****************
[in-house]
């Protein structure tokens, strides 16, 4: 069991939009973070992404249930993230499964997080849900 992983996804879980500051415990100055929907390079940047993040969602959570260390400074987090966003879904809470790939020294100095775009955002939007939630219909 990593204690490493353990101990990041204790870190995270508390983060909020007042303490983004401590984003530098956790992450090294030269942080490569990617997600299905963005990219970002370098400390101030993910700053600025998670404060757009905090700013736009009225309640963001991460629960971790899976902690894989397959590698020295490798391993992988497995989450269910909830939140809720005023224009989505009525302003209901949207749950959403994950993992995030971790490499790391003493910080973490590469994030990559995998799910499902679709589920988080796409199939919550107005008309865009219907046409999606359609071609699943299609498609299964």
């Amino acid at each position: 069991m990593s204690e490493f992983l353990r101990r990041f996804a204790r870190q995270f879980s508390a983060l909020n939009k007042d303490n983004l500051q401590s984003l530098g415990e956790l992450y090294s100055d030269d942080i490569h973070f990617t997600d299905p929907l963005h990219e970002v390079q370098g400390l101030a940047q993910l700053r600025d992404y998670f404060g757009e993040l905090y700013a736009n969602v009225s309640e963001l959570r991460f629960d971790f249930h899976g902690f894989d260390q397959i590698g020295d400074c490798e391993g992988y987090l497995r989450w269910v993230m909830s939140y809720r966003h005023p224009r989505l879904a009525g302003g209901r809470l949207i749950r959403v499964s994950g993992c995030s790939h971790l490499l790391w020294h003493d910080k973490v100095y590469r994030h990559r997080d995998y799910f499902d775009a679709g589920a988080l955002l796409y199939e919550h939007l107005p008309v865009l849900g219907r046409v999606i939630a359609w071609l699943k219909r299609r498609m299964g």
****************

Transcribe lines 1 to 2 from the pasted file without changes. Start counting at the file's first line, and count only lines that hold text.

[in-house]
């Protein structure tokens, strides 16, 4: 069991939009973070992404249930993230499964997080849900 992983996804879980500051415990100055929907390079940047993040969602959570260390400074987090966003879904809470790939020294100095775009955002939007939630219909 990593204690490493353990101990990041204790870190995270508390983060909020007042303490983004401590984003530098956790992450090294030269942080490569990617997600299905963005990219970002370098400390101030993910700053600025998670404060757009905090700013736009009225309640963001991460629960971790899976902690894989397959590698020295490798391993992988497995989450269910909830939140809720005023224009989505009525302003209901949207749950959403994950993992995030971790490499790391003493910080973490590469994030990559995998799910499902679709589920988080796409199939919550107005008309865009219907046409999606359609071609699943299609498609299964």